In 2005, I started teaching kids: I told my inner self to go back to the age of a child. Then I became one of them, enjoying the classes. My inner child kept visiting me from time to time, especially when I created my own art. I believe that sometimes I wasn’t the one creating my works. My works depicting babies were expressing my point of view to the world through the eyes of a child—my inner child.
Security Summit” – Porcelain sculptures by Johnson Tsang
Porcelain and toy soldiers / Throwing, altering and modelling / L90 W90 H23cm / Oct 2014 who did it again
French Theatre actress Work features Dreamlike, realism, questions around embodiment, imposition and escape from the human body as a functioning organism. Uses latex and resin to make lifelike ‘”Suits of skin, ready to support” that can be worn. One is a bra with a baby attached, another is a woman’s torso with a porthole revealing a baby in the womb, or creating a window for the baby to see out of. Also, punchbag in which punchbag is a globe of the world and a newborn baby is curled up on top. A lot of her commentary on her work and she talks about an escape and kind of wild release – like an animalistic howling (she’s quite poetic with her words!).
When the Earth is at stake, the only being who has the power to defend it is a newborn, strong in innocence, virgin of all but Life.
When planet Earth is in danger, it’s a newborn child, a life of everything but life.
Was influenced by various performance artists including Chris Burden, Marina Abramovic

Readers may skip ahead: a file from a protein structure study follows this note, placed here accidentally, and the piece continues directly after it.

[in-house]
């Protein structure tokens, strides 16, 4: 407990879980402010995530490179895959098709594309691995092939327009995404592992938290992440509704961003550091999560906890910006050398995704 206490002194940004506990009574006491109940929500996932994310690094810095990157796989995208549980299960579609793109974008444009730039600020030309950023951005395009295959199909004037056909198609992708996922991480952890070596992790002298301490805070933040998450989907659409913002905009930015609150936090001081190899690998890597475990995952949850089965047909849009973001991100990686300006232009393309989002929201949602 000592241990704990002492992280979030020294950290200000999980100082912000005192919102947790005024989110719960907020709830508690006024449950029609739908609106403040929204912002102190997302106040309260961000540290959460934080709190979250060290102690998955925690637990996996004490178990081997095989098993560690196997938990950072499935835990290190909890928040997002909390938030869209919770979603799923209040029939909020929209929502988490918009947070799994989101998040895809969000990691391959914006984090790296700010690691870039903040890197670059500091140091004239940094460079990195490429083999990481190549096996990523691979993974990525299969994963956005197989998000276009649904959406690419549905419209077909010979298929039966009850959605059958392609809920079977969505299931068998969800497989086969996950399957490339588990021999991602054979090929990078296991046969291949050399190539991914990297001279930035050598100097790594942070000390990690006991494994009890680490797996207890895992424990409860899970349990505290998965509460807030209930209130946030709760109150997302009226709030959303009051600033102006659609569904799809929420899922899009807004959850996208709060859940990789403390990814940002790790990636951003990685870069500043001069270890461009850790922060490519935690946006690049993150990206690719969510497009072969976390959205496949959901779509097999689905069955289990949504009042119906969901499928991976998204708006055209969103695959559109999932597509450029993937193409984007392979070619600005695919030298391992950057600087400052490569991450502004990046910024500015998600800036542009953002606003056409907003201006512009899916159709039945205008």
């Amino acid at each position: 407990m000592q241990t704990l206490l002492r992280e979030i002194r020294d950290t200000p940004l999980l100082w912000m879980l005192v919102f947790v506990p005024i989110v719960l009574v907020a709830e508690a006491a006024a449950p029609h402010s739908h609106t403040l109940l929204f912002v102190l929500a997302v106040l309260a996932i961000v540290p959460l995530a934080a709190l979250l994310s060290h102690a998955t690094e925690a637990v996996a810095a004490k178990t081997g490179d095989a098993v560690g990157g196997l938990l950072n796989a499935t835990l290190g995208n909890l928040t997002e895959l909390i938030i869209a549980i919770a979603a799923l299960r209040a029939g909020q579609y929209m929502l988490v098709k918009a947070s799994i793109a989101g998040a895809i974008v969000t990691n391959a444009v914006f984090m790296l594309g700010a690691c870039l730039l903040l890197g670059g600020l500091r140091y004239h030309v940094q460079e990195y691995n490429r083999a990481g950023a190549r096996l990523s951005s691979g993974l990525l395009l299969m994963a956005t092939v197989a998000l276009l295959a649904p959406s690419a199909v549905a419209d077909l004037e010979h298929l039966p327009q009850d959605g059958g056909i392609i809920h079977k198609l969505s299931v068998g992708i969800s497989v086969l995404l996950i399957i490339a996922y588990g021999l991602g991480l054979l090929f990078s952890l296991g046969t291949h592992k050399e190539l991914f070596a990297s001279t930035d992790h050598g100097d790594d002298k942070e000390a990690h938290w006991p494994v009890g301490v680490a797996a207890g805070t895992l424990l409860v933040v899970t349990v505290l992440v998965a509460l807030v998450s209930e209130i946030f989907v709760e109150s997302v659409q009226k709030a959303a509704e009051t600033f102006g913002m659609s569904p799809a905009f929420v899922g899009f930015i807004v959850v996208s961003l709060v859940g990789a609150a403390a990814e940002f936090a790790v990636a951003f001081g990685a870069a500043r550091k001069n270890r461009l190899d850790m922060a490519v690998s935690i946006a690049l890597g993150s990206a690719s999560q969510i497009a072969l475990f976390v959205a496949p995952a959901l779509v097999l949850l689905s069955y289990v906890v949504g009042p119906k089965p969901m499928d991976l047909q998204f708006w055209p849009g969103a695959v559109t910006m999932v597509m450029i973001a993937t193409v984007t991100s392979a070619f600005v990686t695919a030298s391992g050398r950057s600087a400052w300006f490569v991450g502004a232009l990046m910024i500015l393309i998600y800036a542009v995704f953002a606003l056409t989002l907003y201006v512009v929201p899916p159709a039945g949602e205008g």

Her early works were re-enactments of events from her life as art, and then in 2005, she decided to present events that as they actually happen in her life. Her audiences are invited to view and be a part of this real experience.
The Birth of Baby X 2011
The artist gave birth to her child as art. The event took place in the Microscope Gallery in Brooklyn New York. The gallery was set up to resemble a home-birth centre which included, a shower with curtain, a birthing pool, and two ten-foot trophies one dedicated to Baby X for being born, and the other for Kotak for giving birth. The gallery notified people on a mailing list as to when the baby was being born. 2 security guards kept the press and uninvited guests away. There was also a midwife present to assist with the birth.
Postpartum Depression 2012
Kotak re-enacted her experience with Postpartum Depression. In a 6 hour performance. Kotak lay on a bed surrounded by medical images. She used a breast pump. For the performance, she was separated from Ajax. Throughout Kotak read, and wrote in a journal about her child making her life better.
Singin’ Rain: Ajax’s Second Birthday Party (2013)
For Ajax’s Second Birthday Party the public were invited to the party as art. For “Singin’ Rain…”, there was a rain machine and umbrellas were given out. The event also featured live jazz, instruments for others to join in, and a ball pit for toddlers.
Her current work is called raising baby x she is raising her baby as a work of art.
Johnson Tsang Website (Scroll down a bit for more Baby Sculptures)
You can find images and more info about the Birth of Baby x and other works here
An interesting Interview with the artist in the VillageVoice.com